National efforts to reduce the incidence of Sudden Infant Death Syndrome (SIDS) by placing healthy infants on their backs or sides to sleep appear to have been extremely successful, according to a study funded by the National Institute of Child Health and Human Development (NICHD), reported in the July 22 issue of The Journal of the American Medical Association (JAMA). However, this study and two other NICHD-funded studies in the same issue of JAMA also reported that some segments of the population are more likely than others to place infants to sleep on their stomachs (prone).
In 1992, the American Academy of Pediatrics (AAP) recommended placing healthy infants to sleep on their sides or backs, based on studies showing that infants who were placed to sleep on their stomachs were at greater risk for SIDS. In 1994, the NICHD, in partnership with other agencies of the U.S. Public Health Service, the AAP, the SIDS Alliance, and the Association of SIDS and Infant Mortality Programs, launched the Back to Sleep Campaign, a national campaign that encourages that infants be placed to sleep on their backs.
The first of the three studies, the National Infant Sleep Position (NISP) Study, found that between 1992 and 1996, the prevalence of U.S. infants being placed to sleep on their stomachs has dropped by 66 percent. Although a cause-and-effect relationship cannot be conclusively proven, the rate of SIDS dropped by 38 percent during that period.
The proportion of babies placed prone was higher for older babies. The Boston study found that while only 18 percent of the infants in the study were sleeping prone at 1 month of age, 29 percent were sleeping prone by 3 months of age. The peak incidence of SIDS is between 2 to 4 months of age. In the District of
Columbia study, approximately a third of the mothers who first said they intended to place their infants in a non-prone sleep position, ended up placing their infants prone at 3 months of age.
"These findings indicate the importance of educating all caregivers about continuing the back sleeping position throughout the first year of life," said Marian Willinger, PhD, NICHD Special Assistant for SIDS and lead author of the first study.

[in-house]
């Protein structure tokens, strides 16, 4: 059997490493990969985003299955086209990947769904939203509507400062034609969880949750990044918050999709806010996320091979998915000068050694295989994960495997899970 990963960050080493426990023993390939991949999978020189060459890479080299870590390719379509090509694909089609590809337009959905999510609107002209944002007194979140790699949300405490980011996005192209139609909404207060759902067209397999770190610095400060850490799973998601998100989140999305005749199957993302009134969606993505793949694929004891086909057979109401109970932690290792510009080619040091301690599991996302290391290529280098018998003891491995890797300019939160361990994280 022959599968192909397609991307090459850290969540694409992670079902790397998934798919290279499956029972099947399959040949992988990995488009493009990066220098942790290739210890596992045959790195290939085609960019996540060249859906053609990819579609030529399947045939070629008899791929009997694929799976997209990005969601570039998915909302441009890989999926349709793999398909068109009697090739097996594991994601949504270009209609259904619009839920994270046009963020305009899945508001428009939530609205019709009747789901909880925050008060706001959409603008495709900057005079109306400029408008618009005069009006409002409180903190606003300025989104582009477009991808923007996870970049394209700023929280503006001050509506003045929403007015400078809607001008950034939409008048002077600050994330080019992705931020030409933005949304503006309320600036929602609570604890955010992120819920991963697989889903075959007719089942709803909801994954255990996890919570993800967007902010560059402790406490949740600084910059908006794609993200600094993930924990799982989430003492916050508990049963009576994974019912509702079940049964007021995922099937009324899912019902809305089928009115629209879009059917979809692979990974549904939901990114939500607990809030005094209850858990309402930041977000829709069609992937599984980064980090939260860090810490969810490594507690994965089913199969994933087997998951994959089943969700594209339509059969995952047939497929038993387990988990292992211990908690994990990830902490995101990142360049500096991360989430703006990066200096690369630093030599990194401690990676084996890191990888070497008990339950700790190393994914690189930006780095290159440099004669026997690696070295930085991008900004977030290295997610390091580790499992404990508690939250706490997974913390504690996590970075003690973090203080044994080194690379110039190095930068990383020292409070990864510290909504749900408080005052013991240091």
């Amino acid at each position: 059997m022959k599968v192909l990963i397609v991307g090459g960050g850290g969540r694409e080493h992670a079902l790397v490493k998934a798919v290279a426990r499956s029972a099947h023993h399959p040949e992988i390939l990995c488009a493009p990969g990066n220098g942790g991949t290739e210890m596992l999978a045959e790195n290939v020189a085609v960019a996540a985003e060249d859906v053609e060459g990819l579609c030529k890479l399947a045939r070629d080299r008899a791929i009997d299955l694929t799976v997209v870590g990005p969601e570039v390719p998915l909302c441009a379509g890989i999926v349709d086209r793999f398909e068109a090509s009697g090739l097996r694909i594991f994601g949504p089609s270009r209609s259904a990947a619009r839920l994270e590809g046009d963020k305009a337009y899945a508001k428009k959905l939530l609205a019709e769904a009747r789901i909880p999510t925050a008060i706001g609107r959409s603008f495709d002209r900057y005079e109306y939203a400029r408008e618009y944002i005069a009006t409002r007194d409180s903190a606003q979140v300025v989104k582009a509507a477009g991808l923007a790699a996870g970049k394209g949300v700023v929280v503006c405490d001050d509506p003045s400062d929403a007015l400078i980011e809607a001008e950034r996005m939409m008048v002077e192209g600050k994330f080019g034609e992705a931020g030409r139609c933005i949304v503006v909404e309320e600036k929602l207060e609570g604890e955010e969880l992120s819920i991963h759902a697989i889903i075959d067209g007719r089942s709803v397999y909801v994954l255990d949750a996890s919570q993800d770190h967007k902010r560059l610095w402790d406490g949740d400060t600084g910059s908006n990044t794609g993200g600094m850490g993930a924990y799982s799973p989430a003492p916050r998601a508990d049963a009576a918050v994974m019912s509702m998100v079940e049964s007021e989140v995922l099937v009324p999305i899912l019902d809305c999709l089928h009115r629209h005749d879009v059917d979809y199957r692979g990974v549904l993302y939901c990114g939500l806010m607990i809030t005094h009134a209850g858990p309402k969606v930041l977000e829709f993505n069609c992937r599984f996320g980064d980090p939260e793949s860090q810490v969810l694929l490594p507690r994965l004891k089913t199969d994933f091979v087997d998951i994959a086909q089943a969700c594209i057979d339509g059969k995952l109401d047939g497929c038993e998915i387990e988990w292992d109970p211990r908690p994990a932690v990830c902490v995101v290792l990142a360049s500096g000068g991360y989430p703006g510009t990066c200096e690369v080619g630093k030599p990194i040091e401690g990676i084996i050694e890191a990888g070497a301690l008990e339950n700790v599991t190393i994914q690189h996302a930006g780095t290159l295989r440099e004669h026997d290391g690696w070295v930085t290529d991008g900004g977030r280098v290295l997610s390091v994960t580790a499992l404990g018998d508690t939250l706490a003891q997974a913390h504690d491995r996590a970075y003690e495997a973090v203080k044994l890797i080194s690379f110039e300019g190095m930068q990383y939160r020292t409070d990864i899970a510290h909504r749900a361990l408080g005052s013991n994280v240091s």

Also, all three NICHD-funded studies found that Black infants consistently had a higher prevalence of prone sleeping than did infants in other groups. In 1995 and 1996 the NISP Study found that 43 percent of Black infants in the survey were sleeping on their stomachs, compared with 29 and 24 percent respectively, for the study overall. The second study, conducted in Boston and Toledo, found that 43% of Black infants were sleeping on their stomachs. The third study, conducted in Washington, D.C., found that 44% of Black infants were sleeping on their stomachs.
In the NISP study, 1000 telephone interviews were conducted each spring, from 1992 through 1996, with nighttime caregivers in households having an infant younger than 8 months. During this time, the proportion of babies being placed prone to sleep declined from 70 percent to 24 percent. Simultaneously, the proportion of infants placed to sleep on their backs increased from 13 percent to 35 percent; and the proportion of infants placed to sleep on their sides also increased from 15 percent to 39 percent.
Women were less likely to place infants to sleep on their backs if they had one or more of the following characteristics: race reported as Black, fewer than 16 years of education, had more than 1 child, or lived in southern or mid-Atlantic states.
The study also found that while the back sleep position is very stable, the side position is not. Although babies placed on their sides often roll onto their backs, some roll onto their stomachs; the proportion of those rolling to their stomachs increased with age. This finding supports the recommendation of the American Academy of Pediatrics and the Back to Sleep campaign that the back sleep position is the preferred infant sleep position.
"The success in reducing prone sleeping and SIDS deaths has been accomplished through collaborations between the Federal government, health professionals, concerned families, and industry." Dr. Willinger, said. "Nonetheless, our work is not done. We need a better understanding of why some caregivers still do not place infants to sleep on their backs."
In addition to Dr. Willinger, the study also included researchers from the National Institute on Deafness and Other Communication Disorders, NIH, as well as Harvard Medical School, Boston University, and Children's Hospital, Los Angeles.